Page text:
And instead I would make the main dining area more like a restaurant, giving each table better overhead lighting to full appreciate the beauty of the dishes above. We were lucky to have come in early and to snag the only table by the window; but the deeper into the restaurant you go, the darker things get, and it is no wonder that much of their clientele this friday night only came to drink. “Sai Woo” feels more like a social bar once the sun goes down.


Would I come back? – Yes.
Would I line up for it? – No.
Would I recommend it? – Yes.
Would I suggest this to someone visiting from out of town? – Yes.
This is my favourite type of restaurant to write about. An establishment with plenty of character, run by people with so much enthusiasm and heart. There was nothing easy about what they were doing, nothing about their decor or menu spoke to an “easy win”, they were taking dining to another level and willing to take the risks necessarily to set themselves apart. With a little more finesse and continuos improvements, like they have been doing, I can clearly picture their upward trajectory. After all there is no other restaurant in Chinatown with this much history, that alone is worth coming in to see. Don’t deny your cravings.


158 East Pender Street, Vancouver BC, V6A 1T3
Sai Woo Menu, Reviews, Photos, Location and Info - Zomato

The Ramen Butcher, revisit

It’s been a while since my first and my last visit to “The Ramen Butcher”. The only thing holding me back is the travel time and the wait you expect, as they don’t take reservations. So after this latest visit, it all came back to me as to why I liked them so much. Simply put: they have good ramen.

To check out my origin review and read a little more on their decor that really hasn’t changed, click the link below.

The Ramen Butcher


The menu is pretty much the same, because why mess with a good thing? You still pick your ramen based on colour, although don’t take it literally like it did, unless you want to be disappointed.

Two of my dining companions went for their “Black garlic ramen” with roasted garlic oil. A popular choice full of flavour. With it you can choose your meat between lean or fat. And if you can’t get half half, which is a piece of each. Although one slice is just as tender as the other, and the “fat” slice just has a bit more gristle at its end.

Another guest got the “Red spicy ramen”, another fan favourite with a little or a lot of heat, depending on your presence. You get to choose your own adventure between three levels of spiciness, here, he went two. This too comes with garlic paste for that extra punch of flavour.

I had the “Orange Miso” only because it sounded unique. Miso marinated ground pork that actually isn’t orange in colour. But the paste that flavours it sort of is. It had a rich taste that went nicely with the chewy thin noodles. These are some of my favourite ramen noodles. I liked the thinner strands and the chewier consistency.

Although these bowls may look like a smaller portion size, the reality is you can make it double at no additional cost. If you slurp up all your noodles and are left with some excess broth, you can refill them. The first noodle refill is free, and I believe “The Ramen Butcher” is the only restaurant to offer this. A little side bowl of extra noodles to elongate your meal and your time with. This goes for any ramen dish, except for their signature “tsukemen”. If you want additional noodles for it, it is then $1.75, which is still a good deal. “Tsukemen” is the ramen served chilled and separate from its broth. Ideal for hot summer days, when you still want the taste of ramen. So by dipping noodle into sauce and then shovelling it into your mouth, you are decreasing how hot the noodle get and how much broth they soak up. Therefore you always end up with more soup than noodles.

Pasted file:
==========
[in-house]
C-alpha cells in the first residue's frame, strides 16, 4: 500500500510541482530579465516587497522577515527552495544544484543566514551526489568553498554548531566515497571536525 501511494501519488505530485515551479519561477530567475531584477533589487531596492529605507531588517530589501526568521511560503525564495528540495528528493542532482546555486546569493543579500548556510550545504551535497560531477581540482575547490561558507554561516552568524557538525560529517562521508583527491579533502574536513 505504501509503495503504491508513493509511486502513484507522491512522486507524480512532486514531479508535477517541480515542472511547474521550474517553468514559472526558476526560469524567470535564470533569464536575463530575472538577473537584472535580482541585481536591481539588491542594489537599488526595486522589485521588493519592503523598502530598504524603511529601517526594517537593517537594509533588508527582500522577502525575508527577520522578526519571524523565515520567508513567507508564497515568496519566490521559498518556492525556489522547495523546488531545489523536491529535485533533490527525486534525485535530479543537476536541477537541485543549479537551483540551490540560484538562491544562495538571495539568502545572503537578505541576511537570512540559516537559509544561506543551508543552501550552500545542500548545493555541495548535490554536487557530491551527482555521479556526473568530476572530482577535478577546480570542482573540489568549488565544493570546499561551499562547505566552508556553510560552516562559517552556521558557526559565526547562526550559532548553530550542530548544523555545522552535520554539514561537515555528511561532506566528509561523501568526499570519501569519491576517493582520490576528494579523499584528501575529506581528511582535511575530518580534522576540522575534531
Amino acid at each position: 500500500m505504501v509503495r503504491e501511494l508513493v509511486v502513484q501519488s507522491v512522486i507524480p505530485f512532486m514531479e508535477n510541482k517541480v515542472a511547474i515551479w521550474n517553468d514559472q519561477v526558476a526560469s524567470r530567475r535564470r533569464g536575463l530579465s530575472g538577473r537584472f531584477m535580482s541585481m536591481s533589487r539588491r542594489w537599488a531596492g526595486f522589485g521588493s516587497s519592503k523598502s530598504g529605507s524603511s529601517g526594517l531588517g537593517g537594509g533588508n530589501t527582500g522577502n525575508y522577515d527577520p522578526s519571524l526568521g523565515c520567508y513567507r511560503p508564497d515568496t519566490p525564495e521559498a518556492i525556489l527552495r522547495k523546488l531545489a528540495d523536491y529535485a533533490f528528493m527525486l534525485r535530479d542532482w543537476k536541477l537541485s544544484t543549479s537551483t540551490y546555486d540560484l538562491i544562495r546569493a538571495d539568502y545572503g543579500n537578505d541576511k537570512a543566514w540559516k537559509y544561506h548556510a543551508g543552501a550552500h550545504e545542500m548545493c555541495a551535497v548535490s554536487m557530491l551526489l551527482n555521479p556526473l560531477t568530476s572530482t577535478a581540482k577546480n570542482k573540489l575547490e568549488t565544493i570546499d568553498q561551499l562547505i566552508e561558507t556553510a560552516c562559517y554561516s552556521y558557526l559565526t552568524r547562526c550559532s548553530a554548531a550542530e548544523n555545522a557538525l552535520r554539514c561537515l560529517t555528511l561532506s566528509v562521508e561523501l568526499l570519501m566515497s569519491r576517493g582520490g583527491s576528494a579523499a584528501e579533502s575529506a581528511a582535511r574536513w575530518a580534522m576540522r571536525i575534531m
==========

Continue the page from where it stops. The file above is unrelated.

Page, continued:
I like it when I get to revisit and review only to find that what I said originally still holds true. There is no wonder why they are still standing and still seeing the traffic they do today, even with the same menu. Although they also have rotating specials. Like this Street Fighter mock up, featuring two different chasu dons “battling”. The suggestion is that you try both and vote for your favourite to win. It was such an eye catching advert, that it certainly had me reassessing whether I could finish a bowl of noodles with a side of rice.


Would I come back? – Yes.
Would I line up for it? – Yes.
Would I recommend it? – Yes.
Would I suggest this to someone visiting from out of town? – Yes.
Even after 4 years, this is/was still good ramen. Worth travelling to and worth waiting in line for. Luckily the latter flows fast as the ramen is made to order and served quick. Don’t deny your cravings.


223 E Georgia St, Vancouver BC, V6A 1Z6

Rhinofish Noodle Bar

There is a new Taiwanese noodle bar in Chinatown. Located on the corner of Main and Keefer, the restaurant is as trendy as the company they keep. The space use to once belong to a tea shop, and after that it was the home to a political party. However, it is now the renovated home of Chinatown’s newest modern Taiwanese restaurant. A would-be great addition to the area, with its steady growing presence of noodle shops in the neighbourhood. But this would be the first one specializing in beef noodle. Although I did question the time of year that they chose for their launch, as typically when the sun is out you are looking to cool down, instead of warming up with a bowl of hot soup.